Creamy, dreamy Kahlua Chocolate Fudge is rich dark chocolate fudge flavored with Kahlua coffee liqueur. Made with only 6 ingredients, it's an easy to make adults-only treat!
Why this recipe works
- You can choose the type of chocolate you prefer: dark, semi-sweet, milk, or white
- Making the fudge base like ganache ensures the chocolate doesn't burn
- You can adjust the amount of Kahlua to your liking, and add nuts if you prefer
Sometimes I just want a little bite of chocolate. Good chocolate. Creamy, dreamy, fudgy dark chocolate.
Is that too much to ask?
Chocolate fudge is one of those candies that a little goes a long way to satisfying a craving.
The fun thing about chocolate fudge is that it can be flavored in so many ways, and can feature white chocolate, semi-sweet chocolate, or (my favorite) dark chocolate.
With the endless variations that chocolate fudge affords, it’s nice to get creative with it.
Enhancing chocolate with coffee
One combination that I especially like is chocolate and coffee together.
We already know that a great way to enhance the flavor of a chocolate item is to add some espresso powder to it. You see that in Dark Chocolate Hot Fudge, Tiramisu Truffles, and Black & White Cookie Cake.
That small amount of coffee flavor lends a foundation to the chocolate without showing itself. Add a little more coffee and you get mocha.
Kahlua, a coffee-flavored rum from Mexico, is a great way to add coffee flavor. It contains two separate components, the coffee and the rum. Both are created separately using slow and careful processes, then they are blended together and aged for four months before bottling.
Sounds to me like many of the blended scotch and whiskey drams I’ve had.
I use Kahlua in my Kahlua Cake. In that instance the alcohol bakes out, leaving behind a lush mocha flavor in that cake. What if you added Kahlua to a dark chocolate fudge?
What you need
Luckily a recipe for chocolate fudge doesn't require any fancy ingredients.
Kahlua Fudge marries the best of both worlds…creamy dark chocolate with a hint of coffee liqueur. However, you can feel free to substitute another liqueur of your choice to add a boozy kick.
Just know that, unlike the Kahlua cake mentioned above, the alcohol isn’t cooked out. Depending on how much you add, there will be a kick. Case in point, my Dark Chocolate Whisky Fudge. That recipe features one full cup of whisky, and yes, that's noticeable! You can cut back the Kahlua to ¼ cup if you want the fudge to be less potent.
Sweetened condensed milk not only adds the necessary creaminess to the fudge, it's a timesaver because you don't have to wait for milk to boil away to the proper thickness. It also provides sweetness, so you don't need additional sugar. The butter helps the fudge to firm up when set.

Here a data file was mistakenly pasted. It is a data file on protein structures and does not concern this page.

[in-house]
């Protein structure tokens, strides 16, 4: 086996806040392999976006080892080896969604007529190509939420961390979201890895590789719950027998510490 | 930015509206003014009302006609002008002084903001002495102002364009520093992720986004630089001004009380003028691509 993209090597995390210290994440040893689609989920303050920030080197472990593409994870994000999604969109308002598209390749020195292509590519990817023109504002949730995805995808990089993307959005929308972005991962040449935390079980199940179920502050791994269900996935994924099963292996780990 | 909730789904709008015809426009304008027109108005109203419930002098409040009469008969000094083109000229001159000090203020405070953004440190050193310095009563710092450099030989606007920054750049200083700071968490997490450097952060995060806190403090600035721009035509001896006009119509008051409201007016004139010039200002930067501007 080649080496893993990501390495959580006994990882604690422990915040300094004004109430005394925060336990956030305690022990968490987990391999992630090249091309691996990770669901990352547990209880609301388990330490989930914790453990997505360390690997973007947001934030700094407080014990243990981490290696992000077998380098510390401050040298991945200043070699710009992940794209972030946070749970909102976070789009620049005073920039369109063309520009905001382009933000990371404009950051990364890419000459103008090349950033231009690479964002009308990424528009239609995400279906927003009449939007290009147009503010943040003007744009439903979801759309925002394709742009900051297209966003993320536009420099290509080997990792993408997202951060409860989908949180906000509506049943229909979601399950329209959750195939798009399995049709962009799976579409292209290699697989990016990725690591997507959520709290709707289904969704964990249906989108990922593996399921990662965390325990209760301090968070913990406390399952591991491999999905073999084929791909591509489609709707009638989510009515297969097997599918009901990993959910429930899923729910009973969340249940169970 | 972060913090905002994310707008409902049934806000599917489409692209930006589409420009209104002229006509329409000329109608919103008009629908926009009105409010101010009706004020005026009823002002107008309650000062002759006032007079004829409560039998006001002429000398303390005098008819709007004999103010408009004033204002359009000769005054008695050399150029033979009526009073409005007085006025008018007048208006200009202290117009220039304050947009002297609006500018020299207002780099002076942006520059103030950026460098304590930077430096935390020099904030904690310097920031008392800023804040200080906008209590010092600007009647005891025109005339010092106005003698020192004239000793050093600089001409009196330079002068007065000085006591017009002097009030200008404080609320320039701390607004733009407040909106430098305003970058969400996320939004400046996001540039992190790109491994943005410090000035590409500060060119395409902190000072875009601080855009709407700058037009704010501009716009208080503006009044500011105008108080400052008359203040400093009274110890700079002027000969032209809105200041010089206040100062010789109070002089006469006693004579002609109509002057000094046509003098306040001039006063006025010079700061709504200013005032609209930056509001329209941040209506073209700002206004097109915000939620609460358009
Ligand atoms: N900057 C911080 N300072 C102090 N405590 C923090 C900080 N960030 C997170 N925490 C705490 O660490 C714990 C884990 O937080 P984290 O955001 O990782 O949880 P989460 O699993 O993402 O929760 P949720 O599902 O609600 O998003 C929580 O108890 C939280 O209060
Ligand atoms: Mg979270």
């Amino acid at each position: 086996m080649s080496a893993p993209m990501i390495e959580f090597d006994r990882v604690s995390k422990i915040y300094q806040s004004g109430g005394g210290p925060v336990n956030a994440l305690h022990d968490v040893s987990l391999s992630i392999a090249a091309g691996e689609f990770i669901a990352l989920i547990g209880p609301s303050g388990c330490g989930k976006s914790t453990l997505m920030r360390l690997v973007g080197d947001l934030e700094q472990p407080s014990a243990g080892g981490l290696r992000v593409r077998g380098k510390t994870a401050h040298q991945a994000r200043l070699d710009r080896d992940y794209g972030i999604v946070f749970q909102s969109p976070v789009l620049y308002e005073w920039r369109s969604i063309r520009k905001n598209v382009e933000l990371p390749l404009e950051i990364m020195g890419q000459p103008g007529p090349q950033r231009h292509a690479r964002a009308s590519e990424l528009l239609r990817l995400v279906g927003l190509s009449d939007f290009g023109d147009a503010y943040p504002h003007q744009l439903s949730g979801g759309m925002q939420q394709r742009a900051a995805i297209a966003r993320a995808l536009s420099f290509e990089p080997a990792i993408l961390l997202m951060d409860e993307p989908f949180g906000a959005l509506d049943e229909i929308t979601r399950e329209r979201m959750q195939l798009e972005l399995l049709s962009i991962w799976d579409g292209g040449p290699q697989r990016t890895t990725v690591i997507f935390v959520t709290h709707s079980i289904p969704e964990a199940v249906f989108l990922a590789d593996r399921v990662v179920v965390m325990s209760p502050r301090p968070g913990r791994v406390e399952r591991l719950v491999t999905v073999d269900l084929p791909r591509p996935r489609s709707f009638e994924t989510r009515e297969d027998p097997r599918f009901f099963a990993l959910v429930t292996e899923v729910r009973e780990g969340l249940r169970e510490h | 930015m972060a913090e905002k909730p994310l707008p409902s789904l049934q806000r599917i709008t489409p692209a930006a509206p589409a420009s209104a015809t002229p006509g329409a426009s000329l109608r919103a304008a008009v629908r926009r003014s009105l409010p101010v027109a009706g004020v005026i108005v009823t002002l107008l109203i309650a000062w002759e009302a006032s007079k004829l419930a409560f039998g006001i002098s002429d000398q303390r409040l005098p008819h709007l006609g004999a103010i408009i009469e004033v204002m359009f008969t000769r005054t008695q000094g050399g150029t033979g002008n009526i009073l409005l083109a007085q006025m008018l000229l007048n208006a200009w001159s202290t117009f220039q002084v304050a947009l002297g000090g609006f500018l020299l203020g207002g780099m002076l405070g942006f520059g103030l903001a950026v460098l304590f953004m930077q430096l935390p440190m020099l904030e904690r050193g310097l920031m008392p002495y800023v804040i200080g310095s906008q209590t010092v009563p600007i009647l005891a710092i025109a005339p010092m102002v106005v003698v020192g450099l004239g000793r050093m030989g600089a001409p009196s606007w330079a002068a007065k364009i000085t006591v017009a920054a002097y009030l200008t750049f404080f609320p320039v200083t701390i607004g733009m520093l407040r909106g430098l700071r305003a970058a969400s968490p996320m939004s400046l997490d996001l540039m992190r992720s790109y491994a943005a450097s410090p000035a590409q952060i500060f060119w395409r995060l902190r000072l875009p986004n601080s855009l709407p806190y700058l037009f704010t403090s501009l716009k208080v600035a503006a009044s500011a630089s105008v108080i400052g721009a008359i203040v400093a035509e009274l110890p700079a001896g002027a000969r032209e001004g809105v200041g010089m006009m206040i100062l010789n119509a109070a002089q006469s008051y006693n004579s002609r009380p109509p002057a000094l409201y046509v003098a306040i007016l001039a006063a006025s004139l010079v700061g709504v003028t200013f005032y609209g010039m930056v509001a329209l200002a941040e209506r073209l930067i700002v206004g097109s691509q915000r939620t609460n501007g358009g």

Since chocolate is the main flavor, use the best you can get. And using espresso powder not only ups the coffee flavor, it gives body and support to the chocolate.
You can add chopped nuts if you'd like. Pecans, walnuts, or pistachios would all work well here. Lightly toasting the pecans really brings out their buttery flavor, but I'd leave the walnuts and pistachios raw.
Make fudge like chocolate ganache
In general, making a chocolate fudge recipe isn’t difficult, but the methods can vary from one recipe to another.
Most involve melting chocolate in a saucepan, double boiler, or microwave, then stirring in sweetened condensed milk (and sometimes butter) and letting it set in a pan.
Another variation is the one I used for that Dark Chocolate Whisky Fudge. Melt chocolate with butter, mix whisky with powdered sugar, then stir, stir, stir until combined.
The commonality with both methods is that you must melt the chocolate first, then add in the liquids. You need to be watchful to make sure that the chocolate doesn’t burn, a hazard especially easy to do when using white chocolate.
Also, you must be careful not to get any water in the melted chocolate or it will seize up, and then you have to start over. That’s not fun when you’re using good quality (and likely relatively expensive) chocolate.
I turn the process around and make my easy Kahlua Chocolate Fudge like I would a recipe for chocolate ganache: warm the sweetened condensed milk and butter, then add the chopped chocolate to the warmed mixture before adding the flavorings.
This way insures that the chocolate (especially white chocolate) won’t burn. Plus, you don’t need a double boiler. Isn’t that easy?
It’s the ganache way or the highway, baby!
How to make chocolate fudge with Kahlua
Step 1: Chop the chocolate
Using a serrated knife (it grabs the chocolate better than a chef's knife), chop the chocolate into small chunks (photo 1). This will allow the chocolate to melt quickly in the heated milk.